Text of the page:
"All of the areas that a Rock County Circuit Court judge normally handles, I have dealt with," he said.
There will be times that issues or a position might be novel for you, he said.
"There are resources available for that. There are other judges in this community, all of whom I know, all of whom I deal with on a daily basis that I feel like I can rely upon," he said. "Being a judge does not mean that you have all the knowledge in the world, and that you shouldn't reach out to others who have done this before."
He also said he would go to other people, such as asking a person on the street how they feel about a situation. That might not play into a legal decision, but he said community sentiment is something a judge needs to be aware of.
McCrory: She responded to Hoag's comments about talking to someone on the street.
"Last time I looked, that's something we can't do on the judicial branch," she said. "We have to maintain our impartiality, we have to maintain being separate."
She referenced a Milwaukee judge who was disciplined for asking for help from someone who was not a part of the judicial system.
She said just this week she sought input from a judge, who also didn't know the answer to the situation. Together, they looked at case law.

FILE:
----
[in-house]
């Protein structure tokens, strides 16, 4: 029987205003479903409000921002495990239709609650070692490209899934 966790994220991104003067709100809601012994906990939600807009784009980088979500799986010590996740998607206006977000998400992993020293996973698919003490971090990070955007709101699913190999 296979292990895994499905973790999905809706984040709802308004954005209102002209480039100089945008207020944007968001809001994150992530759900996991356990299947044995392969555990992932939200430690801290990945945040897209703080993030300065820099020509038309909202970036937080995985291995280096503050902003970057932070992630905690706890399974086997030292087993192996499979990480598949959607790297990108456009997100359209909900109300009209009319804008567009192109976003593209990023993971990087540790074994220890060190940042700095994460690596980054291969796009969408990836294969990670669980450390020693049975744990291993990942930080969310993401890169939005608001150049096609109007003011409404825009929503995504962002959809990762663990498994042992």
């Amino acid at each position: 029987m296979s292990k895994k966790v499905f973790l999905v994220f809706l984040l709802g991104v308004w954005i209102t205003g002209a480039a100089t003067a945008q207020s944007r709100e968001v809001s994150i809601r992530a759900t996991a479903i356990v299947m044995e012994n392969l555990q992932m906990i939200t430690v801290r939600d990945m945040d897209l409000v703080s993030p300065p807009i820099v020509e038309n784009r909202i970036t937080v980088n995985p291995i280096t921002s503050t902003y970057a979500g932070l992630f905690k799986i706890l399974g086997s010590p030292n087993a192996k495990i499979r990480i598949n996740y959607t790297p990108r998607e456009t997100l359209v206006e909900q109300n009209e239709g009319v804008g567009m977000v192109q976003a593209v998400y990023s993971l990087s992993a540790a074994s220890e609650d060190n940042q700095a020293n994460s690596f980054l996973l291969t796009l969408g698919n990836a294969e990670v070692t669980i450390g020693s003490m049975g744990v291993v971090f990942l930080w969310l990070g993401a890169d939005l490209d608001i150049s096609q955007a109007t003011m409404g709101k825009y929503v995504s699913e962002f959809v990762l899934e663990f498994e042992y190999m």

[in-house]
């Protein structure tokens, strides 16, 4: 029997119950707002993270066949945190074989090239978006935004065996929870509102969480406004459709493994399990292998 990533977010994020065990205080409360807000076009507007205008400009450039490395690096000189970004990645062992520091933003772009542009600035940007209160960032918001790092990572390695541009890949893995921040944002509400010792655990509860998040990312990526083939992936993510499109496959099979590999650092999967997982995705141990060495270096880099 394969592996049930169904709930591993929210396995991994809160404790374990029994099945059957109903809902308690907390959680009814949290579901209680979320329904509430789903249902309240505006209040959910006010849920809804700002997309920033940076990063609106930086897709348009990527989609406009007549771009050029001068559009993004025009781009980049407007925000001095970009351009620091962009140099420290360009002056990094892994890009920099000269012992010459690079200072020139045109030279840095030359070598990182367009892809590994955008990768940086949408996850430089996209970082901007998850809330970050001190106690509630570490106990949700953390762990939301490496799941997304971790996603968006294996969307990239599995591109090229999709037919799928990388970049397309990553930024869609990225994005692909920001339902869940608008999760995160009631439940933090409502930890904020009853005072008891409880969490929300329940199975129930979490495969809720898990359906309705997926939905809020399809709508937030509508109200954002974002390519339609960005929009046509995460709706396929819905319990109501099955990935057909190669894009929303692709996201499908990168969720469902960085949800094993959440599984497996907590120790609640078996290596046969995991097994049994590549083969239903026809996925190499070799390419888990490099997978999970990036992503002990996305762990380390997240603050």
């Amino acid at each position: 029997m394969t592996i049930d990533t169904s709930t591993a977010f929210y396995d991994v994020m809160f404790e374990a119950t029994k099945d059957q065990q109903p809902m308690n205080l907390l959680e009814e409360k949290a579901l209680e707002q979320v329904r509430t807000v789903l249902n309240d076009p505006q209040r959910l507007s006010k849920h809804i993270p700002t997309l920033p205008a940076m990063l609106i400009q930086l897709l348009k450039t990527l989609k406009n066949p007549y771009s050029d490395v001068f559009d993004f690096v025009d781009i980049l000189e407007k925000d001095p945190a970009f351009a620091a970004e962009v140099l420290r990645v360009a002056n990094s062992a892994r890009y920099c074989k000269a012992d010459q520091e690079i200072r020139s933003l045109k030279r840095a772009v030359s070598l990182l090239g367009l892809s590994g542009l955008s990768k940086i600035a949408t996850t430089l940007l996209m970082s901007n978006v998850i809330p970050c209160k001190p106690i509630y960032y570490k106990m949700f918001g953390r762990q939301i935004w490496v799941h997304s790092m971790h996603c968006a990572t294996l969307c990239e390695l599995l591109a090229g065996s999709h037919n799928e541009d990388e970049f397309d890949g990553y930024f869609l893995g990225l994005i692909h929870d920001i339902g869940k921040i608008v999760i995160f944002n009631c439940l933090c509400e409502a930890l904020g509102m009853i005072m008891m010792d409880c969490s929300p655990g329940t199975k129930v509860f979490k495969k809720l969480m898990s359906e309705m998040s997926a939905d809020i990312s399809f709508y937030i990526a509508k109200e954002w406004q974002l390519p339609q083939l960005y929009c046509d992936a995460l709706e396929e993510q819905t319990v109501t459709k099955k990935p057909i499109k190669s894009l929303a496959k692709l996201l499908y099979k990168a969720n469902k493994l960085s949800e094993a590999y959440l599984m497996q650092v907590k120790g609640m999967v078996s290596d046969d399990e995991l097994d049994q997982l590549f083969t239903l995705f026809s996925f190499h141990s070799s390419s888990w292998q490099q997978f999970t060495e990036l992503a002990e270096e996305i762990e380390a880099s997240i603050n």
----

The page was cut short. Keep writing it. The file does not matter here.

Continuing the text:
She said she was taught to start with the statutes, then see what the case law says.
"Those are the things that I have been doing," she said. "I always have novel issues that come into my courtroom."
Q: If elected, how will you work to reduce the racial and gender bias of the judicial system of the advocates and of the parties themselves?
McCrory: She said she wasn't sure the Rock County Court system has racial or gender bias.
"I think our judicial branch are people that work rather hard and maintain their integrity by doing that," she said.
She said she couldn't help but point out the signs for Women's History Month, and noted she would make history, if elected, by being the first female judge in Rock County history. But that's not why people should vote for her, she said, noting they should instead choose her for her judicial experience.
She said she wants to make sure people coming into court have their say before she makes her decision, then it's "what do the facts say, what does the law say? … But we have to make sure that we're also aware that there could be those biases out there, especially when we're dealing with juries."
Hoag: "I think that's probably where the experience that Commissioner McCrory has just isn't significant enough to be aware of the issue," he said. "The notion that gender or racial bias is not present in some point in the courtroom probably is naïve. It exists," but not as much as 30 years ago.
"Is it something we combat on a daily basis? Absolutely. It's something that you have to be vigilant about, that we agree on."
It's difficult for jurors to separate their biases, and he's always asked jurors about a potential racial bias. He's had judges sometimes say they would like to take a lawyer's line of questioning of jurors further.
"That's what I would hope I would do," he said. "The importance of that is, we have to build a community that is racially- and gender-bias free."